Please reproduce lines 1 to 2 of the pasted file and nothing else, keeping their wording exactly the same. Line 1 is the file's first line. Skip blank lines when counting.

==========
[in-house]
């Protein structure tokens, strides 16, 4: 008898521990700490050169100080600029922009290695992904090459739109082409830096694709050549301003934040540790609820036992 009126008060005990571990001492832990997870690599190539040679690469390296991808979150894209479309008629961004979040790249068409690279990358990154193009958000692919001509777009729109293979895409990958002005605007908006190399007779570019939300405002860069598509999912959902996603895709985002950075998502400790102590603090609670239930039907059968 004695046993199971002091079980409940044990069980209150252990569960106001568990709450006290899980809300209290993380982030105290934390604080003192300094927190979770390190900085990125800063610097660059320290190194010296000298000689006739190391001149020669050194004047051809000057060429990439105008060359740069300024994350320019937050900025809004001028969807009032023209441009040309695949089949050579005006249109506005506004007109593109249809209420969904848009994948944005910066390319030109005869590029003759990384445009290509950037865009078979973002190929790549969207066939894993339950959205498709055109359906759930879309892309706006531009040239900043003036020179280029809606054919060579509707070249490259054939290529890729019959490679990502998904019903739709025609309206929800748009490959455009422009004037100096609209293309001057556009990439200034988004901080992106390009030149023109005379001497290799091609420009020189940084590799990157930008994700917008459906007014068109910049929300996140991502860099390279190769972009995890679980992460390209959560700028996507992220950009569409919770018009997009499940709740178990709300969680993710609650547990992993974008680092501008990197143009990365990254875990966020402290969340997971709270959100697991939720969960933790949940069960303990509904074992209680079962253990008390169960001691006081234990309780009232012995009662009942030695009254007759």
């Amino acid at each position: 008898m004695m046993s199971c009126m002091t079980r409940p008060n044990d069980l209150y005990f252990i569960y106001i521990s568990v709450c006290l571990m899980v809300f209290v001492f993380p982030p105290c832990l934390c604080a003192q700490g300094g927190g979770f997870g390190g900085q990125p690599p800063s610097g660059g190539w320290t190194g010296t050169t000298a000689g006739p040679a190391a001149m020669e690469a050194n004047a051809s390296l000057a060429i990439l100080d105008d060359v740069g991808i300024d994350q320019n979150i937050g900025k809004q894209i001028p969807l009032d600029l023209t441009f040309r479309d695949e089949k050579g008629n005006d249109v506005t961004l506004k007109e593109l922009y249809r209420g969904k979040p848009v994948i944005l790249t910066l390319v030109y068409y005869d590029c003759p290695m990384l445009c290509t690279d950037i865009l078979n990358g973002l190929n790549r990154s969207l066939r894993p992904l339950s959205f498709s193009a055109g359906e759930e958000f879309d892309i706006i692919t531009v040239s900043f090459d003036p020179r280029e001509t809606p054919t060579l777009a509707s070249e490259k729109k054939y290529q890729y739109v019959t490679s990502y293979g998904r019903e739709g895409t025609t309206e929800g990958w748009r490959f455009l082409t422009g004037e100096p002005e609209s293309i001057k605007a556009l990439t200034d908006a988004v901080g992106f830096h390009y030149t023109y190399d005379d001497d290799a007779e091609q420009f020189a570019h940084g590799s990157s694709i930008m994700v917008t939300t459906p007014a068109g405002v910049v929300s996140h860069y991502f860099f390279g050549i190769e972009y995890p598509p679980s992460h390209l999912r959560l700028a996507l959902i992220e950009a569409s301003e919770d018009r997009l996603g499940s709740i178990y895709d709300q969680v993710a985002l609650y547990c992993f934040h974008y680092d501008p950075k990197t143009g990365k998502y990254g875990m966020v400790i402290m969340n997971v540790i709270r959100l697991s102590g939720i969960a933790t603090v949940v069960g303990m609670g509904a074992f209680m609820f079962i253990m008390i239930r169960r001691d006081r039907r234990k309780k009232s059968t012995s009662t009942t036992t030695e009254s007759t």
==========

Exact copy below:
[in-house]
């Protein structure tokens, strides 16, 4: 008898521990700490050169100080600029922009290695992904090459739109082409830096694709050549301003934040540790609820036992 009126008060005990571990001492832990997870690599190539040679690469390296991808979150894209479309008629961004979040790249068409690279990358990154193009958000692919001509777009729109293979895409990958002005605007908006190399007779570019939300405002860069598509999912959902996603895709985002950075998502400790102590603090609670239930039907059968 004695046993199971002091079980409940044990069980209150252990569960106001568990709450006290899980809300209290993380982030105290934390604080003192300094927190979770390190900085990125800063610097660059320290190194010296000298000689006739190391001149020669050194004047051809000057060429990439105008060359740069300024994350320019937050900025809004001028969807009032023209441009040309695949089949050579005006249109506005506004007109593109249809209420969904848009994948944005910066390319030109005869590029003759990384445009290509950037865009078979973002190929790549969207066939894993339950959205498709055109359906759930879309892309706006531009040239900043003036020179280029809606054919060579509707070249490259054939290529890729019959490679990502998904019903739709025609309206929800748009490959455009422009004037100096609209293309001057556009990439200034988004901080992106390009030149023109005379001497290799091609420009020189940084590799990157930008994700917008459906007014068109910049929300996140991502860099390279190769972009995890679980992460390209959560700028996507992220950009569409919770018009997009499940709740178990709300969680993710609650547990992993974008680092501008990197143009990365990254875990966020402290969340997971709270959100697991939720969960933790949940069960303990509904074992209680079962253990008390169960001691006081234990309780009232012995009662009942030695009254007759």